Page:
Tuesday, November 23, 2004

Liked the Father, Love the Son

I will always remember George H.W. Bush for this: "This aggression against Kuwait will not stand." He took a stand against lawlessness and led a coalition that initiated the beginning of the end for Saddam Hussein. His administration then made a fundamental miscalculation by not forcing Saddam out and his failure to surround himself with the right political folks contributed mightily to eight years of the 'glorious' Clinton administration which historians will remember less kindly than many expect - who lost Osama in Sudan?

George W., on the other hand, is not his father. Barnes characterizes W as an 'insurgent' in a short, brilliant piece in the WSJ (also on OpinionJournal.com here) that explains why Bush is so HATED in many circles but well loved in many others. Excerpt:

The scheming in Washington as President Bush prepares for his second term is easily explained. It's the insurgents versus the Washington establishment, and the insurgents are winning.

Mr. Bush finds himself in the unusual position -- for a president, anyway -- as leader of the insurgents. Unlike other presidents who came to Washington with bold plans, Mr. Bush has not been housebroken by establishment forces. Even Ronald Reagan made peace with Washington. Mr. Bush hasn't.
Contrary to the doubters, the establishment does exist and does throw its weight around. It consists of the permanent bureaucracy, much of the vast political community of lobbyists and lawyers and consultants, leftovers from Congress and earlier administrations, trade groups and think tanks, and the media. The establishment can and does shape the zeitgeist in Washington and, importantly, a huge chunk of the Senate is establishment-oriented and dozens of senators themselves members of the establishment. It's become more Republican in recent years but is still center-left in ideological tilt. But it's liberal in a reactionary way, passionately opposing conservative change.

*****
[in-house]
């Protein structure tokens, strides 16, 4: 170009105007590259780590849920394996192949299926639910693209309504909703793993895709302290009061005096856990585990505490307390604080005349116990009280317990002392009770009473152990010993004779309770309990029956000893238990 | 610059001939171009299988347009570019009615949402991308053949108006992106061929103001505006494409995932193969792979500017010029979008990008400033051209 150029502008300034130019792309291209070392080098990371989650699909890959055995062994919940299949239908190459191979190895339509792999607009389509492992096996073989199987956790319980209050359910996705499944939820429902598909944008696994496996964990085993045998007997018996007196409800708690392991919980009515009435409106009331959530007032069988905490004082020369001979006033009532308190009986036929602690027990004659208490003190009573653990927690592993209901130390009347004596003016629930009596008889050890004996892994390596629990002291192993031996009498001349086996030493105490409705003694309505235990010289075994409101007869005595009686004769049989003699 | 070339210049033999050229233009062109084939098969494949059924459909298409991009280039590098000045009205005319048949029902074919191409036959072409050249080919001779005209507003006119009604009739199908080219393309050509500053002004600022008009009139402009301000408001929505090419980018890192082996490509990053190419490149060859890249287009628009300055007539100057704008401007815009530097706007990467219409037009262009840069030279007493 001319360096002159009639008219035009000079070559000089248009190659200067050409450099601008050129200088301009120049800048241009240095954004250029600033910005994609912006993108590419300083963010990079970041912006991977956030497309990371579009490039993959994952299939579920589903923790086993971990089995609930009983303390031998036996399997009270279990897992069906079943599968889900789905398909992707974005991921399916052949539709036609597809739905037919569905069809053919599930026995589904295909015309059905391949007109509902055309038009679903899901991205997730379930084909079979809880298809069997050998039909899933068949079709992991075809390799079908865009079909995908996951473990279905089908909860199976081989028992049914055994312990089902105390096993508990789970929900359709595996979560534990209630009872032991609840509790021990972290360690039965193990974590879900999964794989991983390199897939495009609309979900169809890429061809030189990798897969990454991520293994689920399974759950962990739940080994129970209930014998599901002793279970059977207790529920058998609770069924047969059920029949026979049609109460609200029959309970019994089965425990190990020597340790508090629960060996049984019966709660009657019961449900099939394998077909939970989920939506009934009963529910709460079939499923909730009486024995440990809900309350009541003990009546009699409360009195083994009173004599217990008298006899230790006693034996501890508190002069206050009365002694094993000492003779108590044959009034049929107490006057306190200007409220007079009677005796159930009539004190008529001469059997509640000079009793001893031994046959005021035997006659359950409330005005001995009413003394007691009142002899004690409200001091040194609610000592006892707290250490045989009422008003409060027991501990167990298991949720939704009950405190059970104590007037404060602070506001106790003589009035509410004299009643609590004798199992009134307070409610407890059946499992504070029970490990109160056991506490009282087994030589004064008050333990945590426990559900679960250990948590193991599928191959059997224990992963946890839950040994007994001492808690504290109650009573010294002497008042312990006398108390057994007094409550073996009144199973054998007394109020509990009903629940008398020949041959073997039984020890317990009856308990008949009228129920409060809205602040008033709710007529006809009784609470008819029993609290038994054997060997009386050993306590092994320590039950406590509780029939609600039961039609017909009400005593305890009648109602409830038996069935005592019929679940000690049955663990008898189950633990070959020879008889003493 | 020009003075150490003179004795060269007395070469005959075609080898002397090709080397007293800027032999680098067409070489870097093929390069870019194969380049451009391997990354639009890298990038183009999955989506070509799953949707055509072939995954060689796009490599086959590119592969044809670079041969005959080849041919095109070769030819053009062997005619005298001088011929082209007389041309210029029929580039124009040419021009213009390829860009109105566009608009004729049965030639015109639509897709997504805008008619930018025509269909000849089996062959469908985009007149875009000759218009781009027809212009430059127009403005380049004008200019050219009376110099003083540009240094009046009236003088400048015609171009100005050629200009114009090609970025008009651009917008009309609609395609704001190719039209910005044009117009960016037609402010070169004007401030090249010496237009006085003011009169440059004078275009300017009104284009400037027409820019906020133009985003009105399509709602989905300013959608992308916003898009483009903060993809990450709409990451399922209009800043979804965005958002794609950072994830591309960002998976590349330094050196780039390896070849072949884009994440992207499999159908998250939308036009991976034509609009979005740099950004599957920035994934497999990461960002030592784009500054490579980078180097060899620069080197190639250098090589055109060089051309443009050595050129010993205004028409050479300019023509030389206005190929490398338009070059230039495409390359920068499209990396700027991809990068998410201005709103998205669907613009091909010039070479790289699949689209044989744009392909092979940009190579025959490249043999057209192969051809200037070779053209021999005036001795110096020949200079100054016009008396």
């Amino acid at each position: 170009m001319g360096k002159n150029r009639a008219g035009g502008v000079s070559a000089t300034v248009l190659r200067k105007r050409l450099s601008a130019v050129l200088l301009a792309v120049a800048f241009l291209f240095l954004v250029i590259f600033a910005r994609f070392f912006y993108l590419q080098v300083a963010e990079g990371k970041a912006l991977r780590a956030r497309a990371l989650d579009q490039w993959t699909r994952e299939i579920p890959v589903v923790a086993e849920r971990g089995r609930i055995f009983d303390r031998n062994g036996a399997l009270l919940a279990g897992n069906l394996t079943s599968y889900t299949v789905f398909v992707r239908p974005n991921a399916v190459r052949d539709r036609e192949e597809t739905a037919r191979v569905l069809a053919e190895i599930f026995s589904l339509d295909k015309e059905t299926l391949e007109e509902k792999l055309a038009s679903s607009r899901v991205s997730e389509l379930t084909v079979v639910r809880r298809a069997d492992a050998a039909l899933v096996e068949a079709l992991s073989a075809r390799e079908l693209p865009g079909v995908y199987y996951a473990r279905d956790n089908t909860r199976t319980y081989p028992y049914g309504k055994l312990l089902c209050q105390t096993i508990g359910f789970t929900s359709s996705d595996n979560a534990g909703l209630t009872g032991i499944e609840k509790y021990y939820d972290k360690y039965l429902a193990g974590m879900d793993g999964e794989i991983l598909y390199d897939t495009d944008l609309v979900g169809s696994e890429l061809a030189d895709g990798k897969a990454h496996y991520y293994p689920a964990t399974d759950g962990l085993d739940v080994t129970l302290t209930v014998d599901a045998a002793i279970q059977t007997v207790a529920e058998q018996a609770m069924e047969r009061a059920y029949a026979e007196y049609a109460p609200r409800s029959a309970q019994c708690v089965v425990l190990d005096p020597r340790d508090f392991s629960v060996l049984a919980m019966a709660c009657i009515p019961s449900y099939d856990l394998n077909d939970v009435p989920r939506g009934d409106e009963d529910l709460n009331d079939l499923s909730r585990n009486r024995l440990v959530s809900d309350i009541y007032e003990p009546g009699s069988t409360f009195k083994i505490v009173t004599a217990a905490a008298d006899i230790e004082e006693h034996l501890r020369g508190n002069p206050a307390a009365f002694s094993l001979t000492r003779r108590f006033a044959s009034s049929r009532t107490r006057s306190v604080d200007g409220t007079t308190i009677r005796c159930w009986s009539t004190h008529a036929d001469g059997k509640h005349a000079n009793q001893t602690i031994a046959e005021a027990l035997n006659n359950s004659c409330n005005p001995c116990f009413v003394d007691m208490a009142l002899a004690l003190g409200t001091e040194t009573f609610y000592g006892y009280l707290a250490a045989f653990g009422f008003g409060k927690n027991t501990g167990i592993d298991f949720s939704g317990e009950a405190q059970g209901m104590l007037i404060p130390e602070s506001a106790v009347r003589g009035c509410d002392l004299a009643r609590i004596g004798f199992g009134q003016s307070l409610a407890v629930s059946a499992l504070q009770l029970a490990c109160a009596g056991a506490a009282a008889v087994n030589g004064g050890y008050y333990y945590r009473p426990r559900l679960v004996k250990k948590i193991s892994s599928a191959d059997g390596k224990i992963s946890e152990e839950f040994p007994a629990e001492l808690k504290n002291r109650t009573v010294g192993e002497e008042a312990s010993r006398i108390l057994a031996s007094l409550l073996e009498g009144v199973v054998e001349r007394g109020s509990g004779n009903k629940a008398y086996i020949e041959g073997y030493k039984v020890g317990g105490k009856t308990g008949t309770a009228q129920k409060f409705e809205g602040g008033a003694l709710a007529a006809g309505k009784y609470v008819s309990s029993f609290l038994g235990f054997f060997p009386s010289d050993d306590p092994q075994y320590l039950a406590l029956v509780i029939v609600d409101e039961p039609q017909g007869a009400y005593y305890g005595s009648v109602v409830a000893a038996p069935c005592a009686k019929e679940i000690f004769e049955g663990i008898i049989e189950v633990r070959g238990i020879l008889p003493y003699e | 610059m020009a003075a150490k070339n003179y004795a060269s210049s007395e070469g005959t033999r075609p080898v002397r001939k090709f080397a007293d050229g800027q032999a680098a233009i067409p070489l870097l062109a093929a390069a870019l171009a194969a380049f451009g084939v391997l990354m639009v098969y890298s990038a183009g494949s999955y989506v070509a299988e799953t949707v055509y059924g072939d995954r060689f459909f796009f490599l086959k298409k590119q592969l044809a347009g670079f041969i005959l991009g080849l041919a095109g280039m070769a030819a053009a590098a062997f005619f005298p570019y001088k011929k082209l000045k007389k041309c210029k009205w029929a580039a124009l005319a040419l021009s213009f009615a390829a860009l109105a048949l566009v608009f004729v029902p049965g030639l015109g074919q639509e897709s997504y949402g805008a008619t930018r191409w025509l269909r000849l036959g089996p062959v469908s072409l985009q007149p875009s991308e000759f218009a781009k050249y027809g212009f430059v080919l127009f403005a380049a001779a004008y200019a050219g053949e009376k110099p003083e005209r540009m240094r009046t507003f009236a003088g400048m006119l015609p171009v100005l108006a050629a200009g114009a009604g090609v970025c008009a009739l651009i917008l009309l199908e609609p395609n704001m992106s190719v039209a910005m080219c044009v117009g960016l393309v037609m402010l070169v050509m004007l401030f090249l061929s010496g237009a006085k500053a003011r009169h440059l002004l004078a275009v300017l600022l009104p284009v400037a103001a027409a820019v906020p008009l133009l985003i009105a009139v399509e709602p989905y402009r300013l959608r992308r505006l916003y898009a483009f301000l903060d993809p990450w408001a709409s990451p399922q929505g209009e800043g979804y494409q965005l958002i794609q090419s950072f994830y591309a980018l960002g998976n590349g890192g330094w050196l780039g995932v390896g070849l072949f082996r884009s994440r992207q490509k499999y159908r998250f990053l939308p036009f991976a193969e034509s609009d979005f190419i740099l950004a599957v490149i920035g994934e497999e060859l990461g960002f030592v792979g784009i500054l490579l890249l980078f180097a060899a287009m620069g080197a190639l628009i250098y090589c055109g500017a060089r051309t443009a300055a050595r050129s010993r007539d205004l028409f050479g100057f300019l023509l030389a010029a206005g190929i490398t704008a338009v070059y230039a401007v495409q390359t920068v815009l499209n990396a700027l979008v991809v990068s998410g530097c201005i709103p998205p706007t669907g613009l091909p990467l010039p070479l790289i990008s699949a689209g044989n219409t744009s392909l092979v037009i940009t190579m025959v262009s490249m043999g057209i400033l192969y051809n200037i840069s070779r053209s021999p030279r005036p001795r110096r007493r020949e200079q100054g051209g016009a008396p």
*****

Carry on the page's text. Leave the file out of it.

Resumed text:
In the eyes of the establishment, the Bush tactics, the Bush agenda, and Mr. Bush himself are over the top.
Mr. Bush's agenda is post-Reagan in its conservatism, which means it's more far-reaching and thus more threatening to the establishment. Mr. Bush would not only reform Social Security and allow individuals to invest a portion of their payroll taxes in financial markets, he would also revamp the entire federal tax code and fill the Supreme Court with judicial conservatives...In foreign affairs, Mr. Bush would make aggressive efforts to spread democracy around the world the centerpiece. The foreign policy élite is aghast.
By Washington standards, Mr. Bush is a misfit. He's different. He barely socializes at all and on weekends and holidays makes a beeline for Camp David or his ranch in Crawford, Texas. He'd rather invite Christian musician Michael W. Smith and his wife to the White House for dinner than eat out.
Mr. Bush is also a seriously religious man in a largely secular town. This has brought him no end of criticism. He also refuses to hide his loathing of the press, probably the most dominant force in Washington. In short, Mr. Bush hasn't tried to fit in.